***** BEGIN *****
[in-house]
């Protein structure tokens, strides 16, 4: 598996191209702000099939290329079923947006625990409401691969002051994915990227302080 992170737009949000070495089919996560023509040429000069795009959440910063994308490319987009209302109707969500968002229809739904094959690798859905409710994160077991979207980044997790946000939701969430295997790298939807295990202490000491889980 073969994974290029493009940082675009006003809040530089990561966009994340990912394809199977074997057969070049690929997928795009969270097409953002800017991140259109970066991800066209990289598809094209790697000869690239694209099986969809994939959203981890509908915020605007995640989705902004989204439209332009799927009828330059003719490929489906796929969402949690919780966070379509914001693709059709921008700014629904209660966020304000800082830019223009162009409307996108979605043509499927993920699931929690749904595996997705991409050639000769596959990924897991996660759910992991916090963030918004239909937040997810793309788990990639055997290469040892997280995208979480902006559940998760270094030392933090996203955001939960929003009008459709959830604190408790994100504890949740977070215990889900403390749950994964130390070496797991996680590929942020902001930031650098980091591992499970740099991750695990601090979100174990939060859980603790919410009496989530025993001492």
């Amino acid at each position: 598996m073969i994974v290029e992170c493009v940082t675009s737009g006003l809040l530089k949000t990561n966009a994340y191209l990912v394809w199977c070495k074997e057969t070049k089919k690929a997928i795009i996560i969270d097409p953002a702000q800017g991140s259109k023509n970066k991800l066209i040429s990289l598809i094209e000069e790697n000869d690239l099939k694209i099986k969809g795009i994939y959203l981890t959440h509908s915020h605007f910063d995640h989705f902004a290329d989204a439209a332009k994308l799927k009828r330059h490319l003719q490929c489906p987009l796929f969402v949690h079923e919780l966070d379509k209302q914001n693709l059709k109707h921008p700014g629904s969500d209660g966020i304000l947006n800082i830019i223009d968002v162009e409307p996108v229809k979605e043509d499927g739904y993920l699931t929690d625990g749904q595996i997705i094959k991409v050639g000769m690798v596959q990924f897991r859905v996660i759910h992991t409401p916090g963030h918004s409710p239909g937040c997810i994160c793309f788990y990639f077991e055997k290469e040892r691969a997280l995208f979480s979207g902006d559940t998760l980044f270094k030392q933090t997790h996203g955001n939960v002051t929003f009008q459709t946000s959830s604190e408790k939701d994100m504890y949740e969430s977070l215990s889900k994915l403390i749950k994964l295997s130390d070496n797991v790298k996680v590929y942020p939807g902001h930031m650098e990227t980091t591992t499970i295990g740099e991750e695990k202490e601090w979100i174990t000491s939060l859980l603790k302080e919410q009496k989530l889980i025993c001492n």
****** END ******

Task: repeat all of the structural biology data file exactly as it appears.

[in-house]
């Protein structure tokens, strides 16, 4: 598996191209702000099939290329079923947006625990409401691969002051994915990227302080 992170737009949000070495089919996560023509040429000069795009959440910063994308490319987009209302109707969500968002229809739904094959690798859905409710994160077991979207980044997790946000939701969430295997790298939807295990202490000491889980 073969994974290029493009940082675009006003809040530089990561966009994340990912394809199977074997057969070049690929997928795009969270097409953002800017991140259109970066991800066209990289598809094209790697000869690239694209099986969809994939959203981890509908915020605007995640989705902004989204439209332009799927009828330059003719490929489906796929969402949690919780966070379509914001693709059709921008700014629904209660966020304000800082830019223009162009409307996108979605043509499927993920699931929690749904595996997705991409050639000769596959990924897991996660759910992991916090963030918004239909937040997810793309788990990639055997290469040892997280995208979480902006559940998760270094030392933090996203955001939960929003009008459709959830604190408790994100504890949740977070215990889900403390749950994964130390070496797991996680590929942020902001930031650098980091591992499970740099991750695990601090979100174990939060859980603790919410009496989530025993001492």
């Amino acid at each position: 598996m073969i994974v290029e992170c493009v940082t675009s737009g006003l809040l530089k949000t990561n966009a994340y191209l990912v394809w199977c070495k074997e057969t070049k089919k690929a997928i795009i996560i969270d097409p953002a702000q800017g991140s259109k023509n970066k991800l066209i040429s990289l598809i094209e000069e790697n000869d690239l099939k694209i099986k969809g795009i994939y959203l981890t959440h509908s915020h605007f910063d995640h989705f902004a290329d989204a439209a332009k994308l799927k009828r330059h490319l003719q490929c489906p987009l796929f969402v949690h079923e919780l966070d379509k209302q914001n693709l059709k109707h921008p700014g629904s969500d209660g966020i304000l947006n800082i830019i223009d968002v162009e409307p996108v229809k979605e043509d499927g739904y993920l699931t929690d625990g749904q595996i997705i094959k991409v050639g000769m690798v596959q990924f897991r859905v996660i759910h992991t409401p916090g963030h918004s409710p239909g937040c997810i994160c793309f788990y990639f077991e055997k290469e040892r691969a997280l995208f979480s979207g902006d559940t998760l980044f270094k030392q933090t997790h996203g955001n939960v002051t929003f009008q459709t946000s959830s604190e408790k939701d994100m504890y949740e969430s977070l215990s889900k994915l403390i749950k994964l295997s130390d070496n797991v790298k996680v590929y942020p939807g902001h930031m650098e990227t980091t591992t499970i295990g740099e991750e695990k202490e601090w979100i174990t000491s939060l859980l603790k302080e919410q009496k989530l889980i025993c001492n």